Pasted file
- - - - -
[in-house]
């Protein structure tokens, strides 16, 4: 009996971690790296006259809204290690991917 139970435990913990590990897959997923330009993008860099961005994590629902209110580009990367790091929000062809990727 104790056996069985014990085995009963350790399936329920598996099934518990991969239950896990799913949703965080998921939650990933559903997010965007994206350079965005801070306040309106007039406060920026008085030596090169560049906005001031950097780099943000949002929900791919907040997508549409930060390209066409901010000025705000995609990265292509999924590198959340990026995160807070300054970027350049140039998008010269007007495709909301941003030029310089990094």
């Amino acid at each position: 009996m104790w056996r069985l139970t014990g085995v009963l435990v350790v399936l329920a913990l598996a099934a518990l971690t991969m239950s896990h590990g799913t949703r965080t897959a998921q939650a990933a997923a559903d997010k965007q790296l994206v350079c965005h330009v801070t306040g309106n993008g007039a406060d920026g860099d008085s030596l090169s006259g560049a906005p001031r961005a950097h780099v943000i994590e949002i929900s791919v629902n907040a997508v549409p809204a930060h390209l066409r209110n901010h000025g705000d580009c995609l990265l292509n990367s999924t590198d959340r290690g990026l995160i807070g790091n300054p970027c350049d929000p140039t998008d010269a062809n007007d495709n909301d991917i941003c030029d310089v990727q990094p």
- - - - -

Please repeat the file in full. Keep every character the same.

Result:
[in-house]
């Protein structure tokens, strides 16, 4: 009996971690790296006259809204290690991917 139970435990913990590990897959997923330009993008860099961005994590629902209110580009990367790091929000062809990727 104790056996069985014990085995009963350790399936329920598996099934518990991969239950896990799913949703965080998921939650990933559903997010965007994206350079965005801070306040309106007039406060920026008085030596090169560049906005001031950097780099943000949002929900791919907040997508549409930060390209066409901010000025705000995609990265292509999924590198959340990026995160807070300054970027350049140039998008010269007007495709909301941003030029310089990094």
């Amino acid at each position: 009996m104790w056996r069985l139970t014990g085995v009963l435990v350790v399936l329920a913990l598996a099934a518990l971690t991969m239950s896990h590990g799913t949703r965080t897959a998921q939650a990933a997923a559903d997010k965007q790296l994206v350079c965005h330009v801070t306040g309106n993008g007039a406060d920026g860099d008085s030596l090169s006259g560049a906005p001031r961005a950097h780099v943000i994590e949002i929900s791919v629902n907040a997508v549409p809204a930060h390209l066409r209110n901010h000025g705000d580009c995609l990265l292509n990367s999924t590198d959340r290690g990026l995160i807070g790091n300054p970027c350049d929000p140039t998008d010269a062809n007007d495709n909301d991917i941003c030029d310089v990727q990094p």